Madras HC makes a distinction between the ‘right to information’ & the ‘right to seek information’
B Bharathi had filed six applications before the Public Information Officer (PIO) of the Madras high court under the RTI Act seeking information regarding:
· his complaint against the chief metropolitan magistrate, Egmore;
· recruitment rules for the post of registrar general;
· action taken on his application filed in October 2011 regarding the appointment and selection of registrar general along with copies of petitions he had filed earlier;
· his complaint against the magistrate and the action taken thereof, and
· file notings of his complaint against a woman advocate.
Further, he had also filed 47 other RTI applications before the court. The PIO of the High Court offered inspection of the files concerning the magistrate to Bharathi. The PIO replied that the information sought for by the applicant is exempt from disclosure and refused to furnish the same. Bharathi was informed that there were no recruitment rules for registrar general and his complaint against the advocate was pending before the court.
On a second appeal, the Central Information Commissioner (CIC) directed the registrar (administration) and the PIO to provide attested photocopies of the relevant documents for his six appeals. The CIC further asked Bharathi to send a tabular statement listing all complaints pertaining to his 47 applications while pointing out that the disclosure of information must be commensurate with smooth functioning of public authorities. The CIC observed that this was a case where an individual had overloaded and diverted the resources of the public authority.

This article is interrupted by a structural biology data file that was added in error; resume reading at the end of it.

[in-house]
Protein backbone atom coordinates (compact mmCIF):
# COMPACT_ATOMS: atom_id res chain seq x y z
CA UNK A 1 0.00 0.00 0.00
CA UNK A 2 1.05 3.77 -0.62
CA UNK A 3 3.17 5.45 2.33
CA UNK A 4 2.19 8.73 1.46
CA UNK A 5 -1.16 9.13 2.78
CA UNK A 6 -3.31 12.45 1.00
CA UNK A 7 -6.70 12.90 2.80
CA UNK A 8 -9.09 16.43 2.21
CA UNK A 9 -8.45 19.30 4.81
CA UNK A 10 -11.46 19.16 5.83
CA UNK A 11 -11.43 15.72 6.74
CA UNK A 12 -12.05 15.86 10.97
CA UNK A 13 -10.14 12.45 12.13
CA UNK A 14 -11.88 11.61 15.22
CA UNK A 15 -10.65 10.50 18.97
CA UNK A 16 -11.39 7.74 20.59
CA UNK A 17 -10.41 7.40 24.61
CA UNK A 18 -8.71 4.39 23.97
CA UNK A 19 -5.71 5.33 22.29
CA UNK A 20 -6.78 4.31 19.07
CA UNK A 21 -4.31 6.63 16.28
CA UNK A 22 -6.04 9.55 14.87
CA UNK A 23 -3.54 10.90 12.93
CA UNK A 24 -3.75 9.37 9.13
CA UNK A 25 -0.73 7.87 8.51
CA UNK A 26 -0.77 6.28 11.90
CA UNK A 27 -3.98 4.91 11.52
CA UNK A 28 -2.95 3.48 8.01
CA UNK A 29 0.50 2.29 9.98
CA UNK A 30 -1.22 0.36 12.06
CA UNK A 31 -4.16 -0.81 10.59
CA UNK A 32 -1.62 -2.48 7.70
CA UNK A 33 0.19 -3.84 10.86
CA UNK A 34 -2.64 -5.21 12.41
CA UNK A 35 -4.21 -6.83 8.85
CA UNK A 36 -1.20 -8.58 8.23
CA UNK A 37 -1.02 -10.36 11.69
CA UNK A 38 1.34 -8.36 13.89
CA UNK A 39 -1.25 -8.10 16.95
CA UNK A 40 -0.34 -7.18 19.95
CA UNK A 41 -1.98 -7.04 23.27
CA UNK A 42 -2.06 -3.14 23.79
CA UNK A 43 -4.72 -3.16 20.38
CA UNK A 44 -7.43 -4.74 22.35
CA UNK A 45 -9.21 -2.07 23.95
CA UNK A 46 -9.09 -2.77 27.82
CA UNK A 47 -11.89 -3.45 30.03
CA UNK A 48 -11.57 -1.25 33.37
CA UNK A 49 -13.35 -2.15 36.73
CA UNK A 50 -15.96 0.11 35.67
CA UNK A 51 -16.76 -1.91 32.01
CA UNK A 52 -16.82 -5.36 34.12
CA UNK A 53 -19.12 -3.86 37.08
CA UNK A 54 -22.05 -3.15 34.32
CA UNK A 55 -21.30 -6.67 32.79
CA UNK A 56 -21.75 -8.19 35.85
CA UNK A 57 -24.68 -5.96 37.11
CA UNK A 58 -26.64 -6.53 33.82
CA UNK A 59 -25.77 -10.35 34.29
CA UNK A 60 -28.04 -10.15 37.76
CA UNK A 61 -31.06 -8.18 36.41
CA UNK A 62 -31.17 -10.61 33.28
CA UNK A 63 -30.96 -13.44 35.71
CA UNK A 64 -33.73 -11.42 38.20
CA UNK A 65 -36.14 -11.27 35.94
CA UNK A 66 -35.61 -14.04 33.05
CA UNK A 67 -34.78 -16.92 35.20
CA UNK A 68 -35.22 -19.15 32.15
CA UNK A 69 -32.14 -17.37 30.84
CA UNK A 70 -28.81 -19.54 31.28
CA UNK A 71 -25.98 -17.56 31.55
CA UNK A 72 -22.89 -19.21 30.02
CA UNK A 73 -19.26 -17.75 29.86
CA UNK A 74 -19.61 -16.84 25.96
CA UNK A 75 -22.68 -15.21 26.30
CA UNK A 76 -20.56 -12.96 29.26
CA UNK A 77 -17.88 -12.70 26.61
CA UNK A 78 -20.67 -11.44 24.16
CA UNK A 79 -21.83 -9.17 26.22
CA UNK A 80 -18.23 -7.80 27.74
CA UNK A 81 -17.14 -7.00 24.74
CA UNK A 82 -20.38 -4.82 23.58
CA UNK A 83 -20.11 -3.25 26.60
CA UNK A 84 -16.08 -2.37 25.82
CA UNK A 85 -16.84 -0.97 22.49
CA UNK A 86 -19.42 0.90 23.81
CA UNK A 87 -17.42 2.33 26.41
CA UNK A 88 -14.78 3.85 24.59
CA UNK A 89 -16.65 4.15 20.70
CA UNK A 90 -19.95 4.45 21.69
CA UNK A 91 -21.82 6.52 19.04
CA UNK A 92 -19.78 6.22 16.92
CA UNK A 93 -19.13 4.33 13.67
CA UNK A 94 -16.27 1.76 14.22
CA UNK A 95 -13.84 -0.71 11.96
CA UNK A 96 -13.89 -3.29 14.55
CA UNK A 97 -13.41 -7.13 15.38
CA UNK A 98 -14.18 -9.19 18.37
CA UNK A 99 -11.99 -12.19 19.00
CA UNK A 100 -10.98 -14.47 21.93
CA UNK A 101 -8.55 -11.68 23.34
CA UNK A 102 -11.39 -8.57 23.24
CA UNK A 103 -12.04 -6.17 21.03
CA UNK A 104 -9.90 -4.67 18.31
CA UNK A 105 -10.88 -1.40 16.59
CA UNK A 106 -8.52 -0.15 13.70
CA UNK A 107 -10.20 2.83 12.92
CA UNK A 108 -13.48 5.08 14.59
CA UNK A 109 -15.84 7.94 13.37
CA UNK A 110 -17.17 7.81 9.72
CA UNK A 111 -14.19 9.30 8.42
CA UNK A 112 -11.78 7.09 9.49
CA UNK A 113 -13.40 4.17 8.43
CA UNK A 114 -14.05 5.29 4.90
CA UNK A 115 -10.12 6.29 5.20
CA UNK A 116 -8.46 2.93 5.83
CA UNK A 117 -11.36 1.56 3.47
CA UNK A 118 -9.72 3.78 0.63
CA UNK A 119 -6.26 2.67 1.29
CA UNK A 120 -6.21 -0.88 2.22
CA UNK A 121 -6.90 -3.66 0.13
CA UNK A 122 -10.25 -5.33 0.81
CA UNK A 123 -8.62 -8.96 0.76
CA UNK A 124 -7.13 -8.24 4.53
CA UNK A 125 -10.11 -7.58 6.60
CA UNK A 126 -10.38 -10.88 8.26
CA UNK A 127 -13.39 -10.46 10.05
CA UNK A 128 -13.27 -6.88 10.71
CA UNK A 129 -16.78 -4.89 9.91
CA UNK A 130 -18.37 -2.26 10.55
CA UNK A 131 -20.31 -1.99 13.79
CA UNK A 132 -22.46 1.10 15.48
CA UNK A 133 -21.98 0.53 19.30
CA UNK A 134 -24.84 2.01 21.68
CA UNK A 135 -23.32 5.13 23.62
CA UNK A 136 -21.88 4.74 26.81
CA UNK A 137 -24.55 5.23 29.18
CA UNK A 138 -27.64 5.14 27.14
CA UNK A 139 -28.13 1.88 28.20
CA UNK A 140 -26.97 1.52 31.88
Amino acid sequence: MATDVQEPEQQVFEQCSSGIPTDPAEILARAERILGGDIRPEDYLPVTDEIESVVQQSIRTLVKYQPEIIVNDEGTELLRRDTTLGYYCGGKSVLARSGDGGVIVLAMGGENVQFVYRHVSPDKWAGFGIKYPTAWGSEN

The PIO filed a writ petition against the January 23, 2013 order of the CIC before the HC alleging that Bharathi's aim was to derail the administration by misusing the RTI provisions and bring it embarrassment and ridicule. The division bench of Justice N Paul Vasanthkumar and Justice K Ravichandrabaabu held that:
· the appointment of registrar could not be brought under the RTI Act as it pertained to
- the internal functioning of the court, and
- was not related to public interest.
· Bharathi’s complaint against the magistrate had been closed and the matter regarding the advocate was pending with the court.
· The CIC's order regarding the other 47 applications was bereft of any material particulars and the direction issued to the PIO in that regard is not sustainable
· Bharathi was pulled up for overloading the HC Registry by making multiple queries or complaints under the RTI Act leading to diversion of its resources. The Court observed that the dispensation of information should not occupy the majority of time and resource of any public authority.
· The bench made a distinction between the ‘right to information’ and the ‘right to seek information’, observing that the word ‘Right’ is not defined under the RTI Act, 2005. The bench held that in the absence of any definition of ‘right’, it has to be understood to mean that such a right must have a legal basis. Therefore, the ‘right’ must be coupled with an object or purpose to be achieved. Such object and purpose must, undoubtedly, have a legal basis or be legally sustainable and enforceable. It cannot be construed that a request or query made ‘simpliciter’ will fall under the definition of ‘right to information’.
Section 6 (2) of the RTI Act reads: “An applicant making request for information shall not be required to give any reason for requesting the information….” The Madras High Court ruling seems to convey that it the purpose of seeking the information is either absent or not disclosed, such query cannot be construed as the one satisfying the requirement of the RTI Act, 2005. Does it amount to redefining the nature and scope of the RTI Act, 2005? The order of the High Court has ignited a debate whether anyone seeking information under the RTI Act has to show the purpose of seeking information - is it personal or of public interest. Is the RTI applicant required to disclose the minimum details as to what is the personal or public interest for seeking such information?